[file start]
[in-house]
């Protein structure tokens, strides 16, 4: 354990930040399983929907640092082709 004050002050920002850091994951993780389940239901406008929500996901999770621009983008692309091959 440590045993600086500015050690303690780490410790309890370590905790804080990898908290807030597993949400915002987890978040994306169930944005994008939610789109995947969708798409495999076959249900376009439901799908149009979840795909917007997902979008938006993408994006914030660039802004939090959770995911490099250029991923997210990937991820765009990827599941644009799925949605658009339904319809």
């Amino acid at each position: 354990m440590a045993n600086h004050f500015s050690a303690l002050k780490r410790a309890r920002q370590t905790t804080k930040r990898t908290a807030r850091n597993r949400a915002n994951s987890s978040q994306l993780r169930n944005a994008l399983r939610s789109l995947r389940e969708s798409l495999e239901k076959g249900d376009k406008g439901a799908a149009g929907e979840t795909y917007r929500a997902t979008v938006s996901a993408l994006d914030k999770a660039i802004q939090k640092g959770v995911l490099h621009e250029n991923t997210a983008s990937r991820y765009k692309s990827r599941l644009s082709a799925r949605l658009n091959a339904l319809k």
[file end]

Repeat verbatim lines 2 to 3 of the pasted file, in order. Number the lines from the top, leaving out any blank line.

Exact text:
């Protein structure tokens, strides 16, 4: 354990930040399983929907640092082709 004050002050920002850091994951993780389940239901406008929500996901999770621009983008692309091959 440590045993600086500015050690303690780490410790309890370590905790804080990898908290807030597993949400915002987890978040994306169930944005994008939610789109995947969708798409495999076959249900376009439901799908149009979840795909917007997902979008938006993408994006914030660039802004939090959770995911490099250029991923997210990937991820765009990827599941644009799925949605658009339904319809």
């Amino acid at each position: 354990m440590a045993n600086h004050f500015s050690a303690l002050k780490r410790a309890r920002q370590t905790t804080k930040r990898t908290a807030r850091n597993r949400a915002n994951s987890s978040q994306l993780r169930n944005a994008l399983r939610s789109l995947r389940e969708s798409l495999e239901k076959g249900d376009k406008g439901a799908a149009g929907e979840t795909y917007r929500a997902t979008v938006s996901a993408l994006d914030k999770a660039i802004q939090k640092g959770v995911l490099h621009e250029n991923t997210a983008s990937r991820y765009k692309s990827r599941l644009s082709a799925r949605l658009n091959a339904l319809k």